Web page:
A subdiscipline concerned with the study of the spatial dimensions of politics. Although sharing many of the theories, methods, and interests as human geography in general, it has a particular interest in territory, the state, power, and boundaries (including borders), across a range of scales from the body to the planet. ‘Politics’ refers not simply to the formal organization of political life through government, elections, parties, etc., but all aspects of social life involving governance or where some degree of contentiousness or conflict may arise. Interpreted more broadly, therefore, political geography can encompass all those ideas about the relationships between geography and politics extending beyond academic contexts (see anti-politics).
Political geography has meant and studied different things in different contexts. In the late 19th century it was partly synonymous with human geography as a whole. Friedrich Ratzel is credited with the first use of the term in his book Politische Geographie, in which he aligned non-physical geography with the study of the state in space. Mackinder similarly distinguished political and physical geography. The work of geographers in France, Germany, Britain, and the USA in exploring the geographical foundations of state power is now more commonly classified as geopolitics. Anxious to distance themselves from the German school of geopolitik because of its close links to the Nazi regime, prominent US geographers such as Isaiah Bowman and Richard Hartshorne described their work as ‘political geography’. But, actual empirical research in the field dried up, perhaps because of the taint of geopolitics, and theoretical advance halted. The main exception was work on boundaries and boundary disputes, which was a preoccupation of French and German geographers before the Second World War and of interest to British geographers in the subsequent phase of decolonization. In terms of theory, a notable exception was the work of French geographer Jean Gottmann who, like Hartshorne, tried to understand the relations between the modern state, territory, and identity. His recognition of the significance of iconography and the state idea prefigured later contributions.
In the 1960s, political geography was reframed in terms of political studies from spatial perspectives, with elections, boundaries, and subnational administrative organization among its subject matter (see electoral geography; spatial science). A core problem for example, was the effect of international boundaries on spatial interaction. The impact of the cultural and political upheavals across the world in the late 1960s was twofold. On the one hand, impelled by radical geography and informed by Marxism, feminism, and socialism, swathes of human geography became politicized, i.e. were more attentive to conflict and difference and prepared to challenge the existing order. In one sense, most if not all, human geography could be described thereafter as political. The specific area of a self-described political geography itself enjoyed a revival. The former focus on the state gave way to an interest in the world scale; for example, in Peter Taylor’s development of the world-systems approach, as well as the urban scale, in the work of Kevin Cox, Ron Johnston, David Harvey, and others. Issues of class, and later race, gender, and sexuality came to the fore. In France, Yves Lacoste founded the journal Hérodote (1976) to introduce French geographers to some of the radical ideas of the country’s new generation of social and political theorists. The leading journal Political Geography Quarterly (later renamed Political Geography) was founded in 1982, marking the recovery of the field. Thereafter, political geography generated and responded to the same currents as human geography in general, including postmodernism, post-structuralism, and post-colonialism (see critical geopolitics). To the long-standing interests in the state, power and boundaries, modern courses and texts in the field include sexual politics, citizenship, social movements, civil society, globalization, and environment. Indeed, globalization has reopened older debates about the relations between territory, identity, and boundaries. Wars in the Balkans, Afghanistan, and Iraq, and the related ‘war on terror’ have prompted a greater interest in violence, both state and non-state (see terrorism; war). Political ecology marks the overlap between political geography and a concern for nature, resources, and the environment. Given the significance of climate change, food security, and oil resources, political geographers have in some ways revived the preoccupations of their 19th-century predecessors for the physical environment, although without the trappings of environmental determinism.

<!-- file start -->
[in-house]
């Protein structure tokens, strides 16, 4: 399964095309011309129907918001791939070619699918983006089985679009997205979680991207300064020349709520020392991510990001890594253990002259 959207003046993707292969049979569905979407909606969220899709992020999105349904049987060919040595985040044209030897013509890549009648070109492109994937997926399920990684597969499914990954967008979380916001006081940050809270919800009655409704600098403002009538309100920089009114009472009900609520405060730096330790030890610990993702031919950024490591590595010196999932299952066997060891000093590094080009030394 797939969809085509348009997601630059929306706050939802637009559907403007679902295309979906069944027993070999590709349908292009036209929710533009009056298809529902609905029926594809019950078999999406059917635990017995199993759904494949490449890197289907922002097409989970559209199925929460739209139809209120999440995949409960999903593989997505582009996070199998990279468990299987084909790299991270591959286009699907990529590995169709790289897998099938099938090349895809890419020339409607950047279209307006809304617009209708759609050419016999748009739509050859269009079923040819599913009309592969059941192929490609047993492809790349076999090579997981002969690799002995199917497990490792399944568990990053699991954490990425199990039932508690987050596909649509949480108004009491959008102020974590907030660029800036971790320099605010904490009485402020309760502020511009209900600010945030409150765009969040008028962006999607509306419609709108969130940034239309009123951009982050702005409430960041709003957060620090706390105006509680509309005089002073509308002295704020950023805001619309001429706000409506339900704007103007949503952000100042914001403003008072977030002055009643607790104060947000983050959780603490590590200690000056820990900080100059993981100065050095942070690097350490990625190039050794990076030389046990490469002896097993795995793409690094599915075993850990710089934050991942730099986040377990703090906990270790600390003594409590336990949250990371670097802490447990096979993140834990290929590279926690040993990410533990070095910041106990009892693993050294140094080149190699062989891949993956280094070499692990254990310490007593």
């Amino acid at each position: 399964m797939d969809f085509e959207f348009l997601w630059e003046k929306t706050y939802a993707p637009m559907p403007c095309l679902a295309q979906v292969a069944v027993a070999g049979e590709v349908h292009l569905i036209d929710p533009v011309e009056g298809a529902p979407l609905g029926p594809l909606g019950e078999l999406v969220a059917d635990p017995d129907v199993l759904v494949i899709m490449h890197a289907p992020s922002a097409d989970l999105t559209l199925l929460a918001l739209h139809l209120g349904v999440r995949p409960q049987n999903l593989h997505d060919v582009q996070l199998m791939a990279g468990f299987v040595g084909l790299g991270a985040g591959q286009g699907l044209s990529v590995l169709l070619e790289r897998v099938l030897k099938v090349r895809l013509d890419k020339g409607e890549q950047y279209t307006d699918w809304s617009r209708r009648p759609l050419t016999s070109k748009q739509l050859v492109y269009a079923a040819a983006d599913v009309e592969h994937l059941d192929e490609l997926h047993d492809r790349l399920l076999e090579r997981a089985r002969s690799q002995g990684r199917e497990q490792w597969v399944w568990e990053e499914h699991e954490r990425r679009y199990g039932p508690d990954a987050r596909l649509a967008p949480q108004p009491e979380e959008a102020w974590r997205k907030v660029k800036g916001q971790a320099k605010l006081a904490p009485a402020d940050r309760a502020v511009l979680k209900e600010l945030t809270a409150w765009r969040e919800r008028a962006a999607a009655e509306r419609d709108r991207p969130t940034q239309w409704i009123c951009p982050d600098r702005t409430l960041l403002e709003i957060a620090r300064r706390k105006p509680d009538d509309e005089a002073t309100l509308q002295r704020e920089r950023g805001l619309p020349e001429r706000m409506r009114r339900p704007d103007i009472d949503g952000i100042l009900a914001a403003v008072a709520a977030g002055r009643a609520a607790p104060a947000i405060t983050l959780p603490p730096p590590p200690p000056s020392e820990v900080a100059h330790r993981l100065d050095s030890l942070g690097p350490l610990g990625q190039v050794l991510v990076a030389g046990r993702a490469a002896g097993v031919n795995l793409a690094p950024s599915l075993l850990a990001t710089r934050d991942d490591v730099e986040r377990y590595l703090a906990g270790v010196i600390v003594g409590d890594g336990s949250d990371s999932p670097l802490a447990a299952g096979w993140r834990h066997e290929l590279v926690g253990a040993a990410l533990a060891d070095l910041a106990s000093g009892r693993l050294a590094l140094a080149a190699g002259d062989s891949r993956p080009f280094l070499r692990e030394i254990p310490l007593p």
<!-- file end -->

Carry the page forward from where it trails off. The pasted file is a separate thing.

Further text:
To find items about political geography or geopolitics, you can physically browse the shelves in the call number range JC 319 through JC 323 on Berry Level 4 . Other books will be found in the D's, E's, F's, and J's.
When you search the online catalog, use the subject headings "political geography" or "geopolitics." Either subject heading will get you started. Don't forget about the related subject headings.
You can find articles about feminist political geography in various journals. To help you find those articles, you can use different article indexes or use SUMMON. Below are listed some indexes for searching and a specific journal title. Or you can use the search box at the top of the page.